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Friday, January 18, 2013




John 2:1-12

         While the other evangelists usually called the supernatural works performed by Jesus as miracles, St. John called them signs.  While the other evangelists reported many miracles in each of their gospels, John recorded only seven signs in his gospel.  The Wedding in Cana being the first of the seven signs in the Gospel of St. John and never reported by the other evangelists was very important because of its symbolic or representative value. As a sign, it is meant to reveal the mystery of Jesus.

         In the Old Testament, the relationship of God and Israel was likened to the groom and bride respectively and God being the groom would provide the finest wines.  In the New Testament, Jesus would refer to Himself as the bridegroom (Mk 2:19; Mt 9:15; Lk 5:34).   During the time of Jesus a wedding banquet usually lasted a week  in the case of a first marriage and three days in case of a widow remarrying.  The groom would be the host of the banquet and provided wine for the guests.   In this particular wedding in Cana, the bridegroom was unable to provide the wine for the guests so that St. John presented now Jesus as the bridegroom of humanity who would provide the wine.

Worth mentioning are the meanings of the different symbols used in the wedding for a better understanding of the story.  The presence of Mary is very important in the story; John never mentioned her name in his gospel because for him Mary was the representation of the Church.  Jesus  addressing her as “woman” here would be repeated in the scene beneath the cross (Jn 19:26) which was in reference to the “woman” in Gen. 3:15.  Mary being aware of the need of wine brought it to the attention of Jesus who acted in obedience of her so that the first miracle of Jesus happened through Mary’s intercession.  It is said that Mary spoke only seven times in the gospels; “Do whatever he tells you” would be Her last recorded words.  That would be the most enduring message of Mary to all the disciples of Jesus.  The six stones jars which were used for purification represented the incomplete (the number six) and the hardened  (stone) Jewish rituals which were useless.  The water of the Old Testament used for ritual washings prescribed by the mosaic Law, now futile, was transformed into the wine of the New Testament.  The bridegroom of Cana, unable to provide enough wine in his own wedding, was  superseded by Jesus as the new bridegroom.  The quality and quantity of the new wine alluded to the preciousness and the abundance in the heavenly banquet of Jesus.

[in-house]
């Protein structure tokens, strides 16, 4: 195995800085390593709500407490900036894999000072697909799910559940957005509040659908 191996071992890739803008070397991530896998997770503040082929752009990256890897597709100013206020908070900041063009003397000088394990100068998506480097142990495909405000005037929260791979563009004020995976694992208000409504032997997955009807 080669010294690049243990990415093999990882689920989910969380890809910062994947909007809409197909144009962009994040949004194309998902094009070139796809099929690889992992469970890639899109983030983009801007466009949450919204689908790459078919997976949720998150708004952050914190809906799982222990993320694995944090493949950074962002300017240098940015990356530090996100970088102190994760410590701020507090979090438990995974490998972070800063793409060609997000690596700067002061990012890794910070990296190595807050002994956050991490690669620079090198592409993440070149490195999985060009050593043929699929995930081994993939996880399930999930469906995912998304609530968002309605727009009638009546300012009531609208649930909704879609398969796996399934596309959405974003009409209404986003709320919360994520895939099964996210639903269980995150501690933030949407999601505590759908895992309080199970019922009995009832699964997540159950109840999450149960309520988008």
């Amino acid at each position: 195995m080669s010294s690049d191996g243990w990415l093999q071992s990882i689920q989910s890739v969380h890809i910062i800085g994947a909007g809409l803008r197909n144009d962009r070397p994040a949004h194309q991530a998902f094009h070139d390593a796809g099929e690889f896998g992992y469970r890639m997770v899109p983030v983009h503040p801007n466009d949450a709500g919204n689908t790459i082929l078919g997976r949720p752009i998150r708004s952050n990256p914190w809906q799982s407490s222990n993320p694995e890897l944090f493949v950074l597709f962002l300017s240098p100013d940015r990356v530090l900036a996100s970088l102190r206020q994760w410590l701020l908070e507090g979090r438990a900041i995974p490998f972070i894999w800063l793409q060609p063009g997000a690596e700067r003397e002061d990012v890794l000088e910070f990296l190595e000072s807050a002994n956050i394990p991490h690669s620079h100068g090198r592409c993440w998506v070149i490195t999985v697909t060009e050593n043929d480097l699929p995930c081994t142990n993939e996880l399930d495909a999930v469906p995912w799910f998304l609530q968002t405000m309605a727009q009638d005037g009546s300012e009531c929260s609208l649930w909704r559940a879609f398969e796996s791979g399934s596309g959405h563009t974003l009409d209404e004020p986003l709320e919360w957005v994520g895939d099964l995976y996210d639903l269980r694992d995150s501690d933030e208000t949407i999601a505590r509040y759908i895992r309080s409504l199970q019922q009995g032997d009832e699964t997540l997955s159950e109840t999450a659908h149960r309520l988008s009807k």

The Wedding of Cana as a sign revealed Jesus in His divintiy as the new bridegroom of humanity and we as members of the Church are His bride.  Every time we celebrate the Eucharist we re-live the wedding of Cana and at the same we are given a foretaste of the heavenly banquet where God will manifest His glory. 

                         “The Banquet”

The door swings open and I behold a majestic hall

Crystals with most precious stones adorn the wall

Transparent as glass are the flowers in pure gold

Ground covered with sand made of pearls untold

Around the table are twelve chairs of agate, jasper,

Emerald, onyx, carnelian, yellow quarts, sapphire,

Beryl, topaz, turquoise, amethyst and chalcedony

The light in the inner chamber shining so brightly

Where all my friends are gathered clothed in white

Greeting me a hero’s welcome beyond all my delight

To my amazement, the banquet is prepared for me

It is my wedding to my Beloved Lamb in eternity.

(one of the poetographs in my book Emptiful) 

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